The David Letterman Christmas Spectacular — which isn’t the official title of the last new Letterman show before Christmas but absolutely ought to be — is airing this Friday night. Please check your calendar, set your DVR, wind your watches, block your hats, and nog any eggs whose palatability could be improved by such a procedure.
This show is a beloved holiday tradition in my house. For decades, the show’s followed this same template:
Paul Shaffer tells the story of a Cher Christmas special that aired in the 70s, and then does his impression of Cher singing “O Holy Night”:
Jay Thomas comes on and goes into what Dave has endorsed as The Greatest Talk Show Guest Story Ever Told:
And then Jay and Dave compete in the Late Show Holiday Quarterback Challenge. They take turns chucking footballs at the meatball on top of the Late Show Christmas tree until one of them knocks it off.
“Why is there a meatball on the top of the tree?” you may well ask. You may also ask why it’s on top of a souvenir Empire State Building that’s on top of a large cheese pizza. The original reason for it is no longer relevant because, like all family traditions, the correct answer is now “Because it’s Christmas. And at Christmastime, we always put a cheese pizza on top of the tree, and then cover the top spiky branch with a souvenir of the Empire State Building, and then plop a giant meatball on top of the whole thing.”
Then there’s a guest, and then there’s the moment the whole show has been building towards: Darlene Love sings “Christmas Baby (Please Come Home)”.
There’s such obvious joy on every square foot of that stage. Chorus, strings, extra horns, the blonde curly-haired keyboardist who supplements Paul in the keyboard pit every time an arrangement on the show calls for four hands (I can’t believe I couldn’t find her name on Google), the fake snow, the special lighting…it’s obvious that the whole show derives enormous pride and pleasure in these three or four minutes. As well they should!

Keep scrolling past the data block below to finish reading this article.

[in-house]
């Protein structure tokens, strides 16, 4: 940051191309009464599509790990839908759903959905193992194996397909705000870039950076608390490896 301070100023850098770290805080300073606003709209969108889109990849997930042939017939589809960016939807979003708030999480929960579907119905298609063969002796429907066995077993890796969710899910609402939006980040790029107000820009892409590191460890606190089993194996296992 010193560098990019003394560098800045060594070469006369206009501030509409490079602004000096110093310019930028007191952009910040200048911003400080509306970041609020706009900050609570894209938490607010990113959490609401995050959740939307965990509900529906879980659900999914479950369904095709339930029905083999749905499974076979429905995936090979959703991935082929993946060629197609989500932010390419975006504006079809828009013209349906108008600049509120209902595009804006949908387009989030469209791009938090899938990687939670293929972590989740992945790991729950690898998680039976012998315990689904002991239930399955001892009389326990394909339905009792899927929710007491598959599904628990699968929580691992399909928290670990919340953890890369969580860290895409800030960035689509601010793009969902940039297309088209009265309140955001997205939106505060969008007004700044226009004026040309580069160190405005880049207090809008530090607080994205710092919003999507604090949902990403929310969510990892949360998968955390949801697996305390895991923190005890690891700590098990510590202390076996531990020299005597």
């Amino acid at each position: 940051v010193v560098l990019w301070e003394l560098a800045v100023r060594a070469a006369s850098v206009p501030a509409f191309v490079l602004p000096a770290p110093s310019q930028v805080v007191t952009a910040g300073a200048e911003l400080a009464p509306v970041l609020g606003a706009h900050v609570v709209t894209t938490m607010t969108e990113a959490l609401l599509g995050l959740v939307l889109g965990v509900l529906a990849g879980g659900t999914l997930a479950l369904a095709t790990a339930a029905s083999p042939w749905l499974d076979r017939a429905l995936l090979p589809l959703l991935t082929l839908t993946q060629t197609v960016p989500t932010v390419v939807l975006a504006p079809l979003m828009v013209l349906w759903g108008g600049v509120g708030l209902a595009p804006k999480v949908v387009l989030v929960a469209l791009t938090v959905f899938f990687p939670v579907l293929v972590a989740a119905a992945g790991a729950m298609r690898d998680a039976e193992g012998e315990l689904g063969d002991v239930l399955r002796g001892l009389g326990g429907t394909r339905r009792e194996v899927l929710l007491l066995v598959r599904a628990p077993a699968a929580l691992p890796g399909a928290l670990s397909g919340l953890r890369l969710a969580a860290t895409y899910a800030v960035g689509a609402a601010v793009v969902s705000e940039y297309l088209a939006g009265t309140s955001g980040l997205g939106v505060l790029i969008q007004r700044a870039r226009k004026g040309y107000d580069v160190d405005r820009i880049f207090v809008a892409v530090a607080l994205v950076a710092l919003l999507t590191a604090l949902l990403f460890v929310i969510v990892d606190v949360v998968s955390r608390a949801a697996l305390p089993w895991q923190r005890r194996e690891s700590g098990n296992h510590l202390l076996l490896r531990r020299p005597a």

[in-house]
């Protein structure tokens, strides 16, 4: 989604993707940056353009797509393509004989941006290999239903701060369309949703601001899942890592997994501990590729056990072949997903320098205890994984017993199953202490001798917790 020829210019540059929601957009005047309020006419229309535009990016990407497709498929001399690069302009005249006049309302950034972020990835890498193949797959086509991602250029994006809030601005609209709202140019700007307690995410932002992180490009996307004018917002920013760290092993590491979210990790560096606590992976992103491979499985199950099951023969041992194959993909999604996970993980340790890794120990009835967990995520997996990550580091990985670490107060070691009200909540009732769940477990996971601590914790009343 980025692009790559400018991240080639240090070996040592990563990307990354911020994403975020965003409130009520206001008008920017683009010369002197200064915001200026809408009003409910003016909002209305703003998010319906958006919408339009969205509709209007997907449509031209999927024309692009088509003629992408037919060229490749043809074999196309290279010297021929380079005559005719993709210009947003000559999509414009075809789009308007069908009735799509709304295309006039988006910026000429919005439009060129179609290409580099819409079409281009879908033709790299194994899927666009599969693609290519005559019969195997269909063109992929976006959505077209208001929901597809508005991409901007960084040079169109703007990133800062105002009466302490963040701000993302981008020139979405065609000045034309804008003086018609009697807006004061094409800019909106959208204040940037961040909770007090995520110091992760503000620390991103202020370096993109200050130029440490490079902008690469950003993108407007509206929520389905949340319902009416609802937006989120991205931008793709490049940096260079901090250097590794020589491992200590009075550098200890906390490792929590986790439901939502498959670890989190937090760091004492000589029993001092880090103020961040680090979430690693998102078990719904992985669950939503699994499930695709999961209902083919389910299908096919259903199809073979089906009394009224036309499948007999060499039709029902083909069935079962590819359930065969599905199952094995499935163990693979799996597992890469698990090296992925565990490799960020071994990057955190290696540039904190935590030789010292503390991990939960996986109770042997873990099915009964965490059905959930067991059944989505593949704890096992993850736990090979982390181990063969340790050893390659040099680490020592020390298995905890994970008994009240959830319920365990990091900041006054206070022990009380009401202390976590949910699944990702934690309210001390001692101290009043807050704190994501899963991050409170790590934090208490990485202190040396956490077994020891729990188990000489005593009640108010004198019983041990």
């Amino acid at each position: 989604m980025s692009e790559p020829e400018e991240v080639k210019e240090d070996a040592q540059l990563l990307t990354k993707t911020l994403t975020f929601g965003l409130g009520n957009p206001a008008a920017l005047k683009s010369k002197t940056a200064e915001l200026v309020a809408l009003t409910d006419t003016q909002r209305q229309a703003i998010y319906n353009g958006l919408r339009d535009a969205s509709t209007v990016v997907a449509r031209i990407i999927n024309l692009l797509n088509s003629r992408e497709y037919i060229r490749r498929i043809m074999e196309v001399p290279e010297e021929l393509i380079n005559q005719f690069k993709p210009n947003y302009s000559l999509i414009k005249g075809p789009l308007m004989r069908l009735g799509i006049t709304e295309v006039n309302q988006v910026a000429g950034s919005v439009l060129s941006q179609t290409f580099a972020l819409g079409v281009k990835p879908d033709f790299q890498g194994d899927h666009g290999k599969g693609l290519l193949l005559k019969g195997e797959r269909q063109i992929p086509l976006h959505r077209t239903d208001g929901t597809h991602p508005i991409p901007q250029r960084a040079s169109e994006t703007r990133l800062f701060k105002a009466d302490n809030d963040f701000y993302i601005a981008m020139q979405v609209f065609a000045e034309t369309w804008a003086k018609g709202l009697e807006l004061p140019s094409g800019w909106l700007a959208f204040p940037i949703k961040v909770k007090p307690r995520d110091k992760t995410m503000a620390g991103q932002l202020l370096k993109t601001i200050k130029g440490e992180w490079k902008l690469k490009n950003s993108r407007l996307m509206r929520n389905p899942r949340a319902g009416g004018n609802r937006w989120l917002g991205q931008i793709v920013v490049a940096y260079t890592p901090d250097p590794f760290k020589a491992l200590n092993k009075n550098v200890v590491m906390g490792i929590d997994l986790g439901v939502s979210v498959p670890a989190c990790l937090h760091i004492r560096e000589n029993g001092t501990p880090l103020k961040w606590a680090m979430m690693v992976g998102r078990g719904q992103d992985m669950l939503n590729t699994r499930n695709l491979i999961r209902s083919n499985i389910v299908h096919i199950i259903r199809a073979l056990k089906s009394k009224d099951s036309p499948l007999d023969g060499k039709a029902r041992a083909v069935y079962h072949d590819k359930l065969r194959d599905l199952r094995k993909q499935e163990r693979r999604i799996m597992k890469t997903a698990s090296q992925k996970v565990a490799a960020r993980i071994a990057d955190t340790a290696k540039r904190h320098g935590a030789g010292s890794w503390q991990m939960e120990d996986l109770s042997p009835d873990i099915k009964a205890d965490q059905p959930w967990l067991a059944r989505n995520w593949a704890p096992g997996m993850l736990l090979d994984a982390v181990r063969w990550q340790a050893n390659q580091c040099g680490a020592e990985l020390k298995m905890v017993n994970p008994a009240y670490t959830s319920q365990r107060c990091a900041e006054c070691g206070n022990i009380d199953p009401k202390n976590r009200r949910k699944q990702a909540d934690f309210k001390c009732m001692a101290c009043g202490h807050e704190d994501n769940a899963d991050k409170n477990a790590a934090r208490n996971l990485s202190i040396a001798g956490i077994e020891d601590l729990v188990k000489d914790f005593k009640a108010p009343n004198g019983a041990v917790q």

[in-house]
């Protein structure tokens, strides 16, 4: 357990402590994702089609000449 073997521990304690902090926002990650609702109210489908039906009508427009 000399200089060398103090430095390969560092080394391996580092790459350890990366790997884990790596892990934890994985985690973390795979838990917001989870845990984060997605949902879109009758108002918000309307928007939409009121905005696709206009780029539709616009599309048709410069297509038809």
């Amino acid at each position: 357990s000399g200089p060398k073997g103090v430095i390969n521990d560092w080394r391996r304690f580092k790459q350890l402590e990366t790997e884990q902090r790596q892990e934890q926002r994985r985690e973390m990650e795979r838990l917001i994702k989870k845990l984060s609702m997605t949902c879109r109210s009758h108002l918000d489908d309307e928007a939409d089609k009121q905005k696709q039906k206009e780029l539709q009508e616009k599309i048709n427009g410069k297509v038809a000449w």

[Edited to add: reader Tim Schwab suggests that the band’s second keyboardist is Bette Sussman. Yup.]
Am I spoiling it for you by embedding all of these clips? Of course not. Is it spoiling your family Christmas party to know in advance that your Aunt is going to play “Rudolph The Red-Nosed Reindeer” on a concertina, that your grandfather will wear the same Santa tie that he wears every year, and that your Mom will be bringing those mini pecan pies that she bakes inside muffin tins? Of course not. I look forward to this for weeks for the same reason why I usually order the same sandwich at my favorite diner. I loved it the last time and I know I’m going to love it the next time.
I’m informed that Jay Thomas won’t be telling his story or hurling a pig product at a cow product this year. Dash it. Well, I’m sure that they’ll find a way to use that time that will provoke Letterman fans to say “Hey, remember that one Christmas when they…” for many years to come.
I’ve always felt some sympathy for the one “normal” guest booked for that show. Everyone else on that stage has an established, eagerly-anticipated part to play. The guest probably feels like they’re joining their boyfriend or girlfriend’s family Christmas dinner for the first party. Should they join in on the traditions, or wait until they feel entitled?
This year, they’ve got Kristen Wiig, who clearly knows how to make some funny in any situation. Actually, by this time in the “Anchorman 2” promotional campaign, I reckon she can make some funny and plug the movie in any situation up to and partially through the Biblical apocalypse. If Dave got raptured during the interview, she’d probably slide into the empty chair and use some of her anchordesk material, barely even noticing the angels as they cleave their way through the audience with swords of purifying fire.
(You have to admit: we’ve been hearing an awful lot about this movie for a very long time.)
When Dickens wrote “A Christmas Carol” he intended to document and popularize ways to celebrate the holiday. It was like one of those Martha Stewart Christmas magazines, only the polar opposite of smug and insufferable. The sole downside of that book is that it’s probably guilted a lot of people into trying to honor the Dickens tradition instead of anticipating and enjoying events and celebrations that have some personal relevance.
I do not go caroling, I don’t cook a goose, and though I’ve attended lots of Christmas parties, I’ve never polished and buffed my calves in advance in hopes that they would “shine like moons”, as Old Mr. Fezziwig’s did.
But I do watch the David Letterman Christmas Show. I’m keeping Christmas my own way and am made quite glad of it.